The Schengen’s Fragile Peace: Can the EU Reestablish Control?


On September 28, the Valdai Discussion Club hosted the presentation of a report titled “Schengen: Dead or Alive?” dedicated to migration issues in the European Union and possible challenges for Russia.

Olga Potemkina, Doctor of Political Sciences, head of the European Integration Studies at the Institute of Europe, Russian Academy of Sciences, discussed the migration crisis in the EU as a problem that is currently discussed in past tense. She noted that the number of migrants who reached the EU through the Western Balkan route has reduced by 97 percent since 2015.

She added that the influx of migrants continues in Italy, where 118,000 migrants entered through Libya from January to August 2016. Unlike Greece, Italy also does not receive assistance from the EU in dealing with the crisis.

Potemkina noted that the implementation of border control in Europe to end the flow of migrants was aided by several factors. First, all Syrian migrants who wanted to enter the EU have likely already done so. Second, the EU conducted a competent information campaign to discourage potential migrants. Third, the deal with Turkey, which put an end to the smuggling of migrants by organized criminal groups.

“This is a very fragile peace. It’s unclear, how relations with Erdogan will work out, what will happen to Greece, which the EU sacrificed. The situation remains suspended, although there is a certain calm, which allows the EU to carry out further plans to reestablish lost control,” Potemkina said.

She also noted the decrease in EU solidarity, and the split between its north and south. The Visegrad Group, (Poland, Czech Republic, Slovakia and Hungary) is trying to suggest the idea of “flexible solidarity” on the refugee issue, which would allow them to offer material aid, such as tents, instead of accepting refugees according to EU quotas.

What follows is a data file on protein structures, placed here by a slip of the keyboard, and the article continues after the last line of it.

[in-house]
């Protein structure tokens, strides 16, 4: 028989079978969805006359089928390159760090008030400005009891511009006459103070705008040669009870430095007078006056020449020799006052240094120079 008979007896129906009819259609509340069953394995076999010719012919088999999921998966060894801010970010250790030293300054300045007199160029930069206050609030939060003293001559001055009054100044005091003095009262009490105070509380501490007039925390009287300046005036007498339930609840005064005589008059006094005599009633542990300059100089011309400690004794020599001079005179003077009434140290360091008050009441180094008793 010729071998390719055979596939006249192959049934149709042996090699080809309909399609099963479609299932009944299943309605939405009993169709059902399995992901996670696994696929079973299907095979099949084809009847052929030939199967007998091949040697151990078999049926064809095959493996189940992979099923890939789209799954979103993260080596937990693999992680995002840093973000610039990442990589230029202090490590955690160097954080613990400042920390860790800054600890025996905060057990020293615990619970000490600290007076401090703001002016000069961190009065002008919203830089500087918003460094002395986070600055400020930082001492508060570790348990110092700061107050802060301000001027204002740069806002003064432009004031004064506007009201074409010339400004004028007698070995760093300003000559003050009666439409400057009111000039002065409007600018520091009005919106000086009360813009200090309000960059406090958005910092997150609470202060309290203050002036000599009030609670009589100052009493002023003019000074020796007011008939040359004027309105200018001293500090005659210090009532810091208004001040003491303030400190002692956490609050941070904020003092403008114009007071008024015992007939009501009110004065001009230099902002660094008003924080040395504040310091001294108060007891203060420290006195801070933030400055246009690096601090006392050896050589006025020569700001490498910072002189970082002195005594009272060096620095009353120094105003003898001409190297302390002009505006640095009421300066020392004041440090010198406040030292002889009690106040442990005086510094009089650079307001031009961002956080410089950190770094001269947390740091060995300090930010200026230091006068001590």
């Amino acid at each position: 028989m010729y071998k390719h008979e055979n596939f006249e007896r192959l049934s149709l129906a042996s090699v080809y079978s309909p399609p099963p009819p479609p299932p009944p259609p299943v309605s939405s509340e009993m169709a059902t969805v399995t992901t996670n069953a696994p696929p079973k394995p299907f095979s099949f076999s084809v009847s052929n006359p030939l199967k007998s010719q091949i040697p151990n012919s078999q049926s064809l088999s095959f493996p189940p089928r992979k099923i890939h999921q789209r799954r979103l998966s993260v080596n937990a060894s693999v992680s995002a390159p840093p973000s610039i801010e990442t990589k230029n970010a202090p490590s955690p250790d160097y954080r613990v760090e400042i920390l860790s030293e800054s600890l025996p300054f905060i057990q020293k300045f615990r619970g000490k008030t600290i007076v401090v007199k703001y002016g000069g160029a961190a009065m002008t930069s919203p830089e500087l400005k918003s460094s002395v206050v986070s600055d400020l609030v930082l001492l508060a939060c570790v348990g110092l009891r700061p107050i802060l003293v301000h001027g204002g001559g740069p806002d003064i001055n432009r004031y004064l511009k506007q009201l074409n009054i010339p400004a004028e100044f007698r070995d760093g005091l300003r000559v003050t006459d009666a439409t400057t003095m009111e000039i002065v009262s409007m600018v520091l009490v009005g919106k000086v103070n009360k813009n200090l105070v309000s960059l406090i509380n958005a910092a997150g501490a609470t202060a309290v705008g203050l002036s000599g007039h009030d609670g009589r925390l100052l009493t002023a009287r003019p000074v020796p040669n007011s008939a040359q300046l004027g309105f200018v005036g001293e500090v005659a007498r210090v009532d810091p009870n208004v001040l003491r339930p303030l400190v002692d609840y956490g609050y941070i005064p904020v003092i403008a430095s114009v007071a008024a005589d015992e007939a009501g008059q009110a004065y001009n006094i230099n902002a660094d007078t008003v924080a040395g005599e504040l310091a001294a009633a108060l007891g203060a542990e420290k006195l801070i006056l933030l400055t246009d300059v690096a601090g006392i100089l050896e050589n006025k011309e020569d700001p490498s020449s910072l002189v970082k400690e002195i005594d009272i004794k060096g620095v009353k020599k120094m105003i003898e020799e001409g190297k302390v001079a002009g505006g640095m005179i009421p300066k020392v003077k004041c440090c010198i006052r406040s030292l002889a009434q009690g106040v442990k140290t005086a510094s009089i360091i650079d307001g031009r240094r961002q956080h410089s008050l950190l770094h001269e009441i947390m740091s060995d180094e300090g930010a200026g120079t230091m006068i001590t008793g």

According to Potemkina, EU members are currently able to make any decision, including refusal to accept refugees, without any consequences, as there is no system for punishing states that refuse to fulfil their obligations. The Visegrad Group’s idea of re-nationalizing borders is possible, but only in lieu of the Schengen Agreement.

Julia Paukova, PhD, civil servant at the Federal Migration Service of the Russian Federation (2008 -2016), said that the worsening of the situation with migrants in European Union countries could lead to the migration of Russian residents back to Russia, as well as the resettlement of EU citizens to Russia. Migrants could also surge toward Russia in case welfare payments and the standard of living in the EU decrease.

Paukova also noted that the Russian Federation’s migration control bodies have experience resettling displaced persons as a result of the 2014 Ukrainian crisis, which led to over one million Ukrainians seeking refuge in Russia.

Paukova said that she was against negotiations regarding visa-free travel between Russia and the EU, because “those who wish to visit Europe receive a visa without any problems, except persons who conducted violations and therefore cannot enter.”

“Entering Russia is the same, when certain procedures are adhered to, there are no problems in receiving a visa,” Paukova said.

According to Paukova, maintaining a visa regime also allows officials to forecast future migrant flows, based on how many visas are requested at embassies.

Download Report in Russian (PDF)

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